Rare-earth metals drive up the cost of electric-car production and take a larger toll on environments when not responsibly or legally mined.
It's one of few blemishes on electric-vehicle production since the 1990s that persist to today.
One concern with graphene batteries was that they might introduce another reliance on rare-earth metals or precious metals that may be irresponsibly mined. However, Mercedes-Benz says it has a graphene-organic cell chemistry battery that could bypass the need for reliance on cobalt, lithium, or other metals. They'd also be compostable and recyclable. The Mercedes-Benz AVTR concept that debuted Tuesday at the Consumer Electronics Show in Las Vegas uses that kind of battery and could point to a larger movement toward environmentally responsible batteries.
The AVTR (short for "Advanced Vehicle Transformation") concept is far-flung in most respects. Mercedes' envisions a biometric connection with the car that can recognize breathing and heartbeats to identify drivers. Even farther flung: The concept car has a palm-based menu system that lets drivers explore the fictional world Pandora from the film "Avatar" in 3D.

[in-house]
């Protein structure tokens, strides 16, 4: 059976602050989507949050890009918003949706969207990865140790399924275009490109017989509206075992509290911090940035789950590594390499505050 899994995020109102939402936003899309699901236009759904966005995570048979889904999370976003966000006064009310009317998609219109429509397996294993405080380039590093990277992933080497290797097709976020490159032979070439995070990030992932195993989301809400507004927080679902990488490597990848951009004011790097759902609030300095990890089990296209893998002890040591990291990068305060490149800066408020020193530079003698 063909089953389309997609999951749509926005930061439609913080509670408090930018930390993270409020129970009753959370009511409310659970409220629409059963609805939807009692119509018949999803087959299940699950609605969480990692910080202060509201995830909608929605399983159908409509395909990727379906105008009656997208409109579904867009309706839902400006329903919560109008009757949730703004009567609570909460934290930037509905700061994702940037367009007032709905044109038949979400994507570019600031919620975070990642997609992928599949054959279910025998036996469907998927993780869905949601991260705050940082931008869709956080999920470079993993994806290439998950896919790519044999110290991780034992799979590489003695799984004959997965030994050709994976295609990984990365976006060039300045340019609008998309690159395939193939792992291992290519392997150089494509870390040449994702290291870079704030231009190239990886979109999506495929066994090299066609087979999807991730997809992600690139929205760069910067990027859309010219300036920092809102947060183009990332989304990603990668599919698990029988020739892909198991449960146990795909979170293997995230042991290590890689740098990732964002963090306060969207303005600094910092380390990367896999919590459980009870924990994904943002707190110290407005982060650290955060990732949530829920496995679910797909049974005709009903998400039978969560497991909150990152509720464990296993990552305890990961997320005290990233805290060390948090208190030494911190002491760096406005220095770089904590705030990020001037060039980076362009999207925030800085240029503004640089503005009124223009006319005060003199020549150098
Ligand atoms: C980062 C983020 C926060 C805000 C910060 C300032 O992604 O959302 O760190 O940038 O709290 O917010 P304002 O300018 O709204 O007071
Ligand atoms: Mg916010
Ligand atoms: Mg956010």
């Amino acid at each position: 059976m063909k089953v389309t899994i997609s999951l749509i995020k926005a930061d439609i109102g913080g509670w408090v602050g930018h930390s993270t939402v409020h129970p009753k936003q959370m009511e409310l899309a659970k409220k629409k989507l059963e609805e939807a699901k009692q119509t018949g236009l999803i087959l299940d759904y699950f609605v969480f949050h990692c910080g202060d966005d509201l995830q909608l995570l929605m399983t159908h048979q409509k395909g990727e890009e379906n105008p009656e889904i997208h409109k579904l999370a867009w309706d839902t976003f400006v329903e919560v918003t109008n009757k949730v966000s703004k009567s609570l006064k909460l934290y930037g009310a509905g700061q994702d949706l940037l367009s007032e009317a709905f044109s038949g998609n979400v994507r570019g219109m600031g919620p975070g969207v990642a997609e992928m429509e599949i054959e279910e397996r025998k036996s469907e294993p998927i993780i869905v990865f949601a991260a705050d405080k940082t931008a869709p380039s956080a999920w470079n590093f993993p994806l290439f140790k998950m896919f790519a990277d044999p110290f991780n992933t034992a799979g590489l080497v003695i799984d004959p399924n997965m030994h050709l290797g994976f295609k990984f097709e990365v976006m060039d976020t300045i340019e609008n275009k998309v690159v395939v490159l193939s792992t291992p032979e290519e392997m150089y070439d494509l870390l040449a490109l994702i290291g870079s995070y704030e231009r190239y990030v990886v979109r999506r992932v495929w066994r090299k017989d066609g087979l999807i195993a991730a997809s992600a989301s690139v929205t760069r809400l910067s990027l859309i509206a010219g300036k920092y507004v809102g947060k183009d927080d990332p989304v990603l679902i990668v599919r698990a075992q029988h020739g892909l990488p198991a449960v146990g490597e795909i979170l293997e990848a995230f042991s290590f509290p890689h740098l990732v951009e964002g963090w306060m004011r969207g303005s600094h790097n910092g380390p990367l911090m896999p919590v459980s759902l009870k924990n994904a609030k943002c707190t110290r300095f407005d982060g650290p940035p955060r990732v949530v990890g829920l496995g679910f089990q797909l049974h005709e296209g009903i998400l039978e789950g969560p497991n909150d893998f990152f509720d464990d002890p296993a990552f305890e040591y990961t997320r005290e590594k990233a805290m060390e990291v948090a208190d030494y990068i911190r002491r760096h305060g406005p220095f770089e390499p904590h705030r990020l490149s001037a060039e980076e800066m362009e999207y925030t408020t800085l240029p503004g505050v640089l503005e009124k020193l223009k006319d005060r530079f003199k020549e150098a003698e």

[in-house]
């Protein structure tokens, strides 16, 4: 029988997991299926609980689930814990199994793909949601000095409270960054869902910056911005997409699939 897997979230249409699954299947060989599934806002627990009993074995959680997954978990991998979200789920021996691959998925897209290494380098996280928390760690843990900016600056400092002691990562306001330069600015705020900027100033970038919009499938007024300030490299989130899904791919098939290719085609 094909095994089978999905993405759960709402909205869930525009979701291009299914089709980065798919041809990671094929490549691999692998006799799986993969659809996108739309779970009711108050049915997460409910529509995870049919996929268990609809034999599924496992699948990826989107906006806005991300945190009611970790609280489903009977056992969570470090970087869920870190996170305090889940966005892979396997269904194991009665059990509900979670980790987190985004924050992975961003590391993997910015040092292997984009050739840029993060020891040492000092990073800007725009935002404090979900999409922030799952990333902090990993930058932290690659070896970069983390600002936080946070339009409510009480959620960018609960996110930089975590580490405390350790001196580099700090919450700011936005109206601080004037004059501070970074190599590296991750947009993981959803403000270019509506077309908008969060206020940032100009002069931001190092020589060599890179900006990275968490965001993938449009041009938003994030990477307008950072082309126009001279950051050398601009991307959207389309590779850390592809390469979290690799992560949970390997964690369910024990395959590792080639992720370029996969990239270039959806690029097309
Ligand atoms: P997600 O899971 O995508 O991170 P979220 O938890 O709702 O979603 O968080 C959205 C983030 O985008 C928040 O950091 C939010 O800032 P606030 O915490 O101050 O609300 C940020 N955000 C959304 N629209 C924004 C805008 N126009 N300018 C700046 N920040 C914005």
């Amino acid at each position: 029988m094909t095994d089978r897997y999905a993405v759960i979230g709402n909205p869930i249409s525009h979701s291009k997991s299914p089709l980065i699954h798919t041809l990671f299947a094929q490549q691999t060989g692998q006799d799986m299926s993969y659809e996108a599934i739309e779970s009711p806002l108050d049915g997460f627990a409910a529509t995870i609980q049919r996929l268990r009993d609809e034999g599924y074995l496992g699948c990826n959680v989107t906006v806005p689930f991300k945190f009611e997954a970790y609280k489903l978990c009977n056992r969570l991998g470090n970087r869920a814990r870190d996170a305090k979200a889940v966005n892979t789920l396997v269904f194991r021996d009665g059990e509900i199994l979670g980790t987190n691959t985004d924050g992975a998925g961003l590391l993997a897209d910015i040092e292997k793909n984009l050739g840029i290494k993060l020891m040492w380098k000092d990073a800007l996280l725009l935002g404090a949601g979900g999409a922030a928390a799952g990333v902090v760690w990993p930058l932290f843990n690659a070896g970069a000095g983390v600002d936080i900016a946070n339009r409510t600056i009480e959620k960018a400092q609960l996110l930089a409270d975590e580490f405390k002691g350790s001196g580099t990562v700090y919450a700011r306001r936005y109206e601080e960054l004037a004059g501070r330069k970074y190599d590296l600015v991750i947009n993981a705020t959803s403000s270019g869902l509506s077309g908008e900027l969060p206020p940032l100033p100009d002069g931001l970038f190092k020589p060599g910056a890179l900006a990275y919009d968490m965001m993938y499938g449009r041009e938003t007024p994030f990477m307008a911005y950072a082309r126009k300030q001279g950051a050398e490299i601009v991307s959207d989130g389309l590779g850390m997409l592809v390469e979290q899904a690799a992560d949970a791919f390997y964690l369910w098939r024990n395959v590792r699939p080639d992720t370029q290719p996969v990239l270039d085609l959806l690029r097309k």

Mercedes-Benz Vision AVTR concept
Features like that, and the 33 reptilian-looking "bionic flaps" in the back aren't likely to appear on any production car in our—or any—lifetime, but what's underneath might.
Mercedes says the concept is powered by the sustainable graphene batteries, which have been around for a while. On-again, off-again carmaker Fisker once promised solid-state graphene batteries for his upcoming Emotion, but abandoned the idea. Fisker's car, like the battery he promised, hasn't yet materialized.
Smartphone and other electronic makers have considered graphene for batteries before, thanks to the materials' supercapacitor-like charge and discharge cycles that take seconds, and conductivity superior to copper or silicon. Samsung announced in 2017 that it would research the technology for its smartphones and industry pundits say smartphones with graphene batteries may appear as early as next year.
Most experts agree that graphene is in its early stages of development—the material was only discovered 15 years ago—but the potential appears to be enormous for electric cars in the future.
Clarification: Rare earth metals are more commonly used in EV motors, not batteries. Mercedes' concept battery aims to create a graphene-based battery that is compostable and recyclable.